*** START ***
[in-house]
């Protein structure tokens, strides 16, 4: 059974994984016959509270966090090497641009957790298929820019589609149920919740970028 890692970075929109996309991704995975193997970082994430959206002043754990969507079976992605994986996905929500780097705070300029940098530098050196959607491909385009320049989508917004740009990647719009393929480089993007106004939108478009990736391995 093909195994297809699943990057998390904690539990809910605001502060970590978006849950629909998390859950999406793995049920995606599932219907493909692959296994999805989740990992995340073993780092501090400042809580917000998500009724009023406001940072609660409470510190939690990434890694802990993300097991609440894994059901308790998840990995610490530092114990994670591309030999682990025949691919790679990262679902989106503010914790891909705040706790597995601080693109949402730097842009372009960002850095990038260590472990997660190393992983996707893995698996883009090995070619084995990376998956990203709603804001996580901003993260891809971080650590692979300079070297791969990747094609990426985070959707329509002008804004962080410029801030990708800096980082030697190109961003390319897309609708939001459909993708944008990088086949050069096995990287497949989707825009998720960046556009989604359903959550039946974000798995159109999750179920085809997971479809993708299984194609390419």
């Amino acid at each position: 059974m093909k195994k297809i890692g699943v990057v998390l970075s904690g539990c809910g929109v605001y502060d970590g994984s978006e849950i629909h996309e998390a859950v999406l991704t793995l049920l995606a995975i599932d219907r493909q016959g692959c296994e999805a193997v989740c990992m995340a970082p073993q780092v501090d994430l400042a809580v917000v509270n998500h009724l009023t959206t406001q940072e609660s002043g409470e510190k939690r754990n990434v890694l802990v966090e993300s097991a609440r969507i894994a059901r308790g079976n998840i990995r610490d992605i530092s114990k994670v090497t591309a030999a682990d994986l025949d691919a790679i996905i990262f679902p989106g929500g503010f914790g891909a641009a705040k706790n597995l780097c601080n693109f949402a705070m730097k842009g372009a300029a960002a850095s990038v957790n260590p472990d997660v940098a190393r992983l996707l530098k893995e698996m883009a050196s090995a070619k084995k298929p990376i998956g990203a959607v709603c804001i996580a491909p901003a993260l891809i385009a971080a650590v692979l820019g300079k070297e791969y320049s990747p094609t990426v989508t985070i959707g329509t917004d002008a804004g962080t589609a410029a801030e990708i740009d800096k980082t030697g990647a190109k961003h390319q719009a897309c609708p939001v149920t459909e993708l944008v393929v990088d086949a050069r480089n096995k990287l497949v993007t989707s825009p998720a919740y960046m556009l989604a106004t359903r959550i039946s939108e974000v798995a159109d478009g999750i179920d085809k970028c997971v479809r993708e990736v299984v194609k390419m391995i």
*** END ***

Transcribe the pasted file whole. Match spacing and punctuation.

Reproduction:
[in-house]
């Protein structure tokens, strides 16, 4: 059974994984016959509270966090090497641009957790298929820019589609149920919740970028 890692970075929109996309991704995975193997970082994430959206002043754990969507079976992605994986996905929500780097705070300029940098530098050196959607491909385009320049989508917004740009990647719009393929480089993007106004939108478009990736391995 093909195994297809699943990057998390904690539990809910605001502060970590978006849950629909998390859950999406793995049920995606599932219907493909692959296994999805989740990992995340073993780092501090400042809580917000998500009724009023406001940072609660409470510190939690990434890694802990993300097991609440894994059901308790998840990995610490530092114990994670591309030999682990025949691919790679990262679902989106503010914790891909705040706790597995601080693109949402730097842009372009960002850095990038260590472990997660190393992983996707893995698996883009090995070619084995990376998956990203709603804001996580901003993260891809971080650590692979300079070297791969990747094609990426985070959707329509002008804004962080410029801030990708800096980082030697190109961003390319897309609708939001459909993708944008990088086949050069096995990287497949989707825009998720960046556009989604359903959550039946974000798995159109999750179920085809997971479809993708299984194609390419």
């Amino acid at each position: 059974m093909k195994k297809i890692g699943v990057v998390l970075s904690g539990c809910g929109v605001y502060d970590g994984s978006e849950i629909h996309e998390a859950v999406l991704t793995l049920l995606a995975i599932d219907r493909q016959g692959c296994e999805a193997v989740c990992m995340a970082p073993q780092v501090d994430l400042a809580v917000v509270n998500h009724l009023t959206t406001q940072e609660s002043g409470e510190k939690r754990n990434v890694l802990v966090e993300s097991a609440r969507i894994a059901r308790g079976n998840i990995r610490d992605i530092s114990k994670v090497t591309a030999a682990d994986l025949d691919a790679i996905i990262f679902p989106g929500g503010f914790g891909a641009a705040k706790n597995l780097c601080n693109f949402a705070m730097k842009g372009a300029a960002a850095s990038v957790n260590p472990d997660v940098a190393r992983l996707l530098k893995e698996m883009a050196s090995a070619k084995k298929p990376i998956g990203a959607v709603c804001i996580a491909p901003a993260l891809i385009a971080a650590v692979l820019g300079k070297e791969y320049s990747p094609t990426v989508t985070i959707g329509t917004d002008a804004g962080t589609a410029a801030e990708i740009d800096k980082t030697g990647a190109k961003h390319q719009a897309c609708p939001v149920t459909e993708l944008v393929v990088d086949a050069r480089n096995k990287l497949v993007t989707s825009p998720a919740y960046m556009l989604a106004t359903r959550i039946s939108e974000v798995a159109d478009g999750i179920d085809k970028c997971v479809r993708e990736v299984v194609k390419m391995i």